Waterjet Machining and Peening of Metals

[+] Author and Article Information
M. Ramulu, S. Kunaporn

Department of Mechanical Engineering, University of Washington, Box 352600, Seattle, WA 98195

D. Arola

University of Maryland, Baltimore County, MD

M. Hashish, J. Hopkins

Flow International, Kent, WA 98032

J. Pressure Vessel Technol 122(1), 90-95 (Aug 31, 1999) (6 pages) doi:10.1115/1.556155 History: Received June 25, 1999; Revised August 31, 1999
Copyright © 2000 by ASME
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Waterjet peening experimental setup
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Graphic representation of the eroded surface specimens of (a) ML-1, (b) ML-2, (c) ML-3, (d) ML-4, (e) ML-5, (f ) ML-6, and (g) ML-7
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Residual stresses versus standoff distance
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Microhardness distribution of specimens
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Surface profile and average roughness resulting from WJ peening of nozzle B
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Micrographs of water-peened surfaces using nozzle B under different standoff distances with high pressure: (a) SOD=36 mm, (b) SOD=53 mm, (c) SOD=76 mm, (d) SOD=102 mm, and (e) unpeened surface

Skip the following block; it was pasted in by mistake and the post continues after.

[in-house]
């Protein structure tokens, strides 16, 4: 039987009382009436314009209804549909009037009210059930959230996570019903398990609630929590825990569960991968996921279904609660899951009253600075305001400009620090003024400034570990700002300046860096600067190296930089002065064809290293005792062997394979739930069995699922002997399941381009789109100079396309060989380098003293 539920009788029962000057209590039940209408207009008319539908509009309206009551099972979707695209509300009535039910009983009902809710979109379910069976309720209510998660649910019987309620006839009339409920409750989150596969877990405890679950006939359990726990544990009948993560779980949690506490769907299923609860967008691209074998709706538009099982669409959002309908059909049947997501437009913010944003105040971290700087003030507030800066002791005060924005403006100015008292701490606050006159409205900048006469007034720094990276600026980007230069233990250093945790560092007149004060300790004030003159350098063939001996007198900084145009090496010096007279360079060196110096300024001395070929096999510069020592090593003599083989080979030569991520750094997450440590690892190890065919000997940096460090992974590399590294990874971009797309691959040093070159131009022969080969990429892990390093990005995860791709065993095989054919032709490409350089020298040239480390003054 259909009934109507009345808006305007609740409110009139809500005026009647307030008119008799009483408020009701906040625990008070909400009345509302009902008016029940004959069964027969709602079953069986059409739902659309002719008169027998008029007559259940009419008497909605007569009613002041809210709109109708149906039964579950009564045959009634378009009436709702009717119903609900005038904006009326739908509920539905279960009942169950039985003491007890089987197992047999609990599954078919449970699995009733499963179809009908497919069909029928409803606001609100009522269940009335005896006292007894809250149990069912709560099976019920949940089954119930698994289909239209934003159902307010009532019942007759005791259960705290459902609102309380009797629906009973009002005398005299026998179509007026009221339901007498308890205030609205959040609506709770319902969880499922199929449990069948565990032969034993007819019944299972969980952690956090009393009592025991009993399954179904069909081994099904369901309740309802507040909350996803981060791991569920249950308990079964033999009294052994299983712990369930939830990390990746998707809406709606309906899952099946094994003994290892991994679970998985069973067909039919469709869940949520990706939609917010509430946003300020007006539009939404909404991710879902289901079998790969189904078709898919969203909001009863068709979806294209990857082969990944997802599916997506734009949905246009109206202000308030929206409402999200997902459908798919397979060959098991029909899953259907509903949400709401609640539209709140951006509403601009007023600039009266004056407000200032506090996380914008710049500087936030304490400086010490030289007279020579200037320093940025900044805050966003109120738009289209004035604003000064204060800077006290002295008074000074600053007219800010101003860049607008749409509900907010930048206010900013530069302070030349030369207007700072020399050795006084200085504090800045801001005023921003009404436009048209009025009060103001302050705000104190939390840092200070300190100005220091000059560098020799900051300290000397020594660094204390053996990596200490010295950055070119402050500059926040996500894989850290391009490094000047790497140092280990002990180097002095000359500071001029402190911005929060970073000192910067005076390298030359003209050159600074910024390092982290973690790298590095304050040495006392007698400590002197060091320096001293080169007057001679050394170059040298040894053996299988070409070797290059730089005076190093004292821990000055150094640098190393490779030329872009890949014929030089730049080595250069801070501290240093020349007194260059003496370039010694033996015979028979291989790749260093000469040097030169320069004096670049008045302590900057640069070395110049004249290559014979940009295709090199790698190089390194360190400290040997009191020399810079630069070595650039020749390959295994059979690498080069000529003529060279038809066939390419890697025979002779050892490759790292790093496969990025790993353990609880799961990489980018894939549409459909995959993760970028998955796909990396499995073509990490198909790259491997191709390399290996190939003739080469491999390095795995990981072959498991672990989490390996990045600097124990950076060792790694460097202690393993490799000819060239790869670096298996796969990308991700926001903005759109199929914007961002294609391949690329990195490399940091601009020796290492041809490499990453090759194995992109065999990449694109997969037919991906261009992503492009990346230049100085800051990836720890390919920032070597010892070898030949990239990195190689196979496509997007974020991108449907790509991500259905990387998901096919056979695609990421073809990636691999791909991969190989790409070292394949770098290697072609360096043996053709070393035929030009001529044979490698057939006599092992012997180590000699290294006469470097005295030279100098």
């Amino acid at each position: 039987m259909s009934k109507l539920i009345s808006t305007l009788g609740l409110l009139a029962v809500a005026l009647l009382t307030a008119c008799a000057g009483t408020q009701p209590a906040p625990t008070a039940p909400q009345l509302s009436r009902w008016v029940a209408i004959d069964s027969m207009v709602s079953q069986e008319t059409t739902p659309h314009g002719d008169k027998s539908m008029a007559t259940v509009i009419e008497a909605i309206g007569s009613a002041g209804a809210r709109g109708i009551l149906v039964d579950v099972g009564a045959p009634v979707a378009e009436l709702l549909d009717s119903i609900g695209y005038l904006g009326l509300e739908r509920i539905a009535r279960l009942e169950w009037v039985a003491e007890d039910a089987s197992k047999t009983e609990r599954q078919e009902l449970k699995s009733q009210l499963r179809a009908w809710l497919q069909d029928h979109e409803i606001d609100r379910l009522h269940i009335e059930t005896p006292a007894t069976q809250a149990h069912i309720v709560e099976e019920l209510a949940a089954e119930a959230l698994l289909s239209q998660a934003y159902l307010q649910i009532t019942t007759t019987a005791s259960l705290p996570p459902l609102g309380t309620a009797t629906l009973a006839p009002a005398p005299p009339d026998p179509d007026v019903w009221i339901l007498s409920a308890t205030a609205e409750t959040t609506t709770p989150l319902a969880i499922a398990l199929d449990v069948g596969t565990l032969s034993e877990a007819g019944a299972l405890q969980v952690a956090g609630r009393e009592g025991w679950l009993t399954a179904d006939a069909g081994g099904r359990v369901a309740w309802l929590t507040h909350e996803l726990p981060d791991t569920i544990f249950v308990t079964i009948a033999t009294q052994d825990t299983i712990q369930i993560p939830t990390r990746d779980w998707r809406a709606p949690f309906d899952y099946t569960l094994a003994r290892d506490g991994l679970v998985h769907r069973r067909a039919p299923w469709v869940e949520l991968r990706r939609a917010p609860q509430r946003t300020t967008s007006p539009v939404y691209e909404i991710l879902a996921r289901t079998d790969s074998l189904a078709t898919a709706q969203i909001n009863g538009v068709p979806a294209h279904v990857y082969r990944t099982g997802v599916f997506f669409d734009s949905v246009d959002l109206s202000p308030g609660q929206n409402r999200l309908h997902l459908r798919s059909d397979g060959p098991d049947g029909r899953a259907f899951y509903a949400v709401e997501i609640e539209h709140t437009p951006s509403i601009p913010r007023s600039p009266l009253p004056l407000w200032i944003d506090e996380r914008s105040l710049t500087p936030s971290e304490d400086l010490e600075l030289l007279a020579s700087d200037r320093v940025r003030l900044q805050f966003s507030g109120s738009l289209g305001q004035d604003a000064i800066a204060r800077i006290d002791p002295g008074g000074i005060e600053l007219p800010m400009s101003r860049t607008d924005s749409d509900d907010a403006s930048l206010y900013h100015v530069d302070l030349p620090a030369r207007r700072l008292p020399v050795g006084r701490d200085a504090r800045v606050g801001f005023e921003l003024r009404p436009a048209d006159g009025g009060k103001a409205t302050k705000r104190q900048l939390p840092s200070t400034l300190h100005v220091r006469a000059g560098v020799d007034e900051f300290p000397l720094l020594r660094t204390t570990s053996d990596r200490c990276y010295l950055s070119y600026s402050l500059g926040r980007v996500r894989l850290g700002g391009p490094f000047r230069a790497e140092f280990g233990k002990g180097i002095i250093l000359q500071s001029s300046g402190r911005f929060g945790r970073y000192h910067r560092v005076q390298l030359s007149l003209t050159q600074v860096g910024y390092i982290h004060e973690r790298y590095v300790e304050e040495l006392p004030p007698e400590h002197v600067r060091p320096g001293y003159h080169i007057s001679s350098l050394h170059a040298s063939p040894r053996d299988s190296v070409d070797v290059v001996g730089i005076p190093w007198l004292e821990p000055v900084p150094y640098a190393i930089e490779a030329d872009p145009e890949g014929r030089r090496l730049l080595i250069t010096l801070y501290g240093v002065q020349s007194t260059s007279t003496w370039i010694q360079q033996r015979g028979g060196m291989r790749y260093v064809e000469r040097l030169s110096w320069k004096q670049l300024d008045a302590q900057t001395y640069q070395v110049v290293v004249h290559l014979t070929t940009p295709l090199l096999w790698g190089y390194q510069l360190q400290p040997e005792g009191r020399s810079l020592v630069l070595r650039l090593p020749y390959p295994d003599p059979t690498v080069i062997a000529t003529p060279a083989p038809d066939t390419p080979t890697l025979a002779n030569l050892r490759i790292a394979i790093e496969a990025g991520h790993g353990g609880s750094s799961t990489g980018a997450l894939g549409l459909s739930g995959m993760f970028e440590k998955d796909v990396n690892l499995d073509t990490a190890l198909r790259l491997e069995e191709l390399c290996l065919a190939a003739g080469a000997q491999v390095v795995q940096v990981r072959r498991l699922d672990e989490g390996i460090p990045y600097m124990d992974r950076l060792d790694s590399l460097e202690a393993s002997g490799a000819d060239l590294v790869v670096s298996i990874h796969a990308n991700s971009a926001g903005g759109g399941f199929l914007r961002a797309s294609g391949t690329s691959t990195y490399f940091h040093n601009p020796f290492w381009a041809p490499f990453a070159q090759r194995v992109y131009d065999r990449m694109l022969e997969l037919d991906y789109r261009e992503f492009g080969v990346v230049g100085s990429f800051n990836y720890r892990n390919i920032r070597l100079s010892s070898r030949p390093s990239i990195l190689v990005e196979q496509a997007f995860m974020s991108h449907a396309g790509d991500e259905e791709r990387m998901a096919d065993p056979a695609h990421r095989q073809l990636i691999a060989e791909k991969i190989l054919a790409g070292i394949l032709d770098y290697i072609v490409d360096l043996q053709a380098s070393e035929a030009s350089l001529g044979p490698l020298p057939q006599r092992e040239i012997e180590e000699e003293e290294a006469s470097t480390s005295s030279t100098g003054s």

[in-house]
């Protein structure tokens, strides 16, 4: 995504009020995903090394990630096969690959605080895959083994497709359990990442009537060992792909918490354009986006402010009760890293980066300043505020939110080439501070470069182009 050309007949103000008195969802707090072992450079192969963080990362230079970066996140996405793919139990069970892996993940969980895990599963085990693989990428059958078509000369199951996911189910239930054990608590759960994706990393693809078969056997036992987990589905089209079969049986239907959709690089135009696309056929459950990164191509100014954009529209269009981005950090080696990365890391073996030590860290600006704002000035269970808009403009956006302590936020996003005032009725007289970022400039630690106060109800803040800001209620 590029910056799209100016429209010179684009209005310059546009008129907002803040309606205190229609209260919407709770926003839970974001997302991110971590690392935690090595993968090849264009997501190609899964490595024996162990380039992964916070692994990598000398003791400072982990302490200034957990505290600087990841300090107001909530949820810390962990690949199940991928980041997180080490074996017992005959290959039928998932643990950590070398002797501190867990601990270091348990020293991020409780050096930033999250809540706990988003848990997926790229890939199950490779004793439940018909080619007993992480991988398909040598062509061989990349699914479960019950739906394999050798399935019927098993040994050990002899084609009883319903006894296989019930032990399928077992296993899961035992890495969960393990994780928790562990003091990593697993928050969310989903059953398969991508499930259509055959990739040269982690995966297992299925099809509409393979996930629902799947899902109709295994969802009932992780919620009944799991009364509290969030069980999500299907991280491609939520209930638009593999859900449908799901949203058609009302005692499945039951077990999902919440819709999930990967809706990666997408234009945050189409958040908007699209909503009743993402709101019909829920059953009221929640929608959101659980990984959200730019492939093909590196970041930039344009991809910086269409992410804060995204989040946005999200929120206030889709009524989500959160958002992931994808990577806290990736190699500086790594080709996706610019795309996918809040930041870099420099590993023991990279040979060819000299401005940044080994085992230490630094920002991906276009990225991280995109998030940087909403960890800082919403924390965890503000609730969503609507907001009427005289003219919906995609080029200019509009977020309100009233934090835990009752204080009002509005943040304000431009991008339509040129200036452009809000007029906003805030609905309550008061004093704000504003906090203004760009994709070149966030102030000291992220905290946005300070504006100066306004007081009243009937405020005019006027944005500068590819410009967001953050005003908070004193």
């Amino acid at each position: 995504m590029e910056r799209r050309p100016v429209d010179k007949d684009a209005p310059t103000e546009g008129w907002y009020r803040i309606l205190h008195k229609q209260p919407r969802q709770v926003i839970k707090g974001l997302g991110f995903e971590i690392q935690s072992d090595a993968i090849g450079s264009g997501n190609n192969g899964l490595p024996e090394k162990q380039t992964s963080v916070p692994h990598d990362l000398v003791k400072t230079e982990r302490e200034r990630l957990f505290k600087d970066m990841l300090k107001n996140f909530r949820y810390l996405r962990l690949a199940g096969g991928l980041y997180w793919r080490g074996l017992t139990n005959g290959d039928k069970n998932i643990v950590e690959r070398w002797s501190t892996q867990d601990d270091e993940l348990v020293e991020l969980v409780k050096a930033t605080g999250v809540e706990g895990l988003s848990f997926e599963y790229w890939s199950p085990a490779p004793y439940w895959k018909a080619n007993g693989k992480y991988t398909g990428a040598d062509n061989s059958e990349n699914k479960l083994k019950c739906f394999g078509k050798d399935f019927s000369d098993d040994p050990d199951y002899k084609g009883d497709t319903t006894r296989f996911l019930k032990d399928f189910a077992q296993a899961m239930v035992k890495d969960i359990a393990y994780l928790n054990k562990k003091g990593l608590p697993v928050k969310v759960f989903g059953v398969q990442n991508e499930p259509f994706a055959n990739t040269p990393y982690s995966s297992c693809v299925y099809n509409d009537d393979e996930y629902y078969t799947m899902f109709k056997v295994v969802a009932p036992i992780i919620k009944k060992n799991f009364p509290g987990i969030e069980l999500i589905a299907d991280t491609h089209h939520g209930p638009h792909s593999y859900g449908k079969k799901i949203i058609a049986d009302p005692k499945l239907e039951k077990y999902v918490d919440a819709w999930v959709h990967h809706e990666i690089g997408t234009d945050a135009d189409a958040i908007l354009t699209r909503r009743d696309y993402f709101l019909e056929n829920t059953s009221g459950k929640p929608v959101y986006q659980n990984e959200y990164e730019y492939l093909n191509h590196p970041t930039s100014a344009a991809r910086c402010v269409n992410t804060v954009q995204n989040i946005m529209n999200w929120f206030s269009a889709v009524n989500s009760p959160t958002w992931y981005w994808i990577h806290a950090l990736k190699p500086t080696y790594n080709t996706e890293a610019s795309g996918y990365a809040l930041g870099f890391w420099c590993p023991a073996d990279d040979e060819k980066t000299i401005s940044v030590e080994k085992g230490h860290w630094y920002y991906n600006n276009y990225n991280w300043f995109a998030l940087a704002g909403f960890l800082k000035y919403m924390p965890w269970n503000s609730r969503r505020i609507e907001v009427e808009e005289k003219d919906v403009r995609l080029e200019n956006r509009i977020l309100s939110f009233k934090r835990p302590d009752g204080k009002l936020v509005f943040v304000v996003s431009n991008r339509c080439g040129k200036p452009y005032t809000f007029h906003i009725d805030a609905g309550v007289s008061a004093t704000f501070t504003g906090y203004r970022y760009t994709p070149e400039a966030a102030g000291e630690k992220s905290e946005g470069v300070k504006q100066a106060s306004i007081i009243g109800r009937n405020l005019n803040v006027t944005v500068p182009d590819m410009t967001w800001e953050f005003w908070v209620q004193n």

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Microscopic feature of three regions on the AWJ-machined surface of 7075-T6
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Typical surface profiles of the AWJ-machined metals
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Average roughness resulting from AWJ machining: (a) AWJ A, (b) AWJ B, and (c) AWJ C
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Depth of subsurface deformation from Vickers hardness measurements, cutting conditions AWJ A: (a) IDR and (b) SCR




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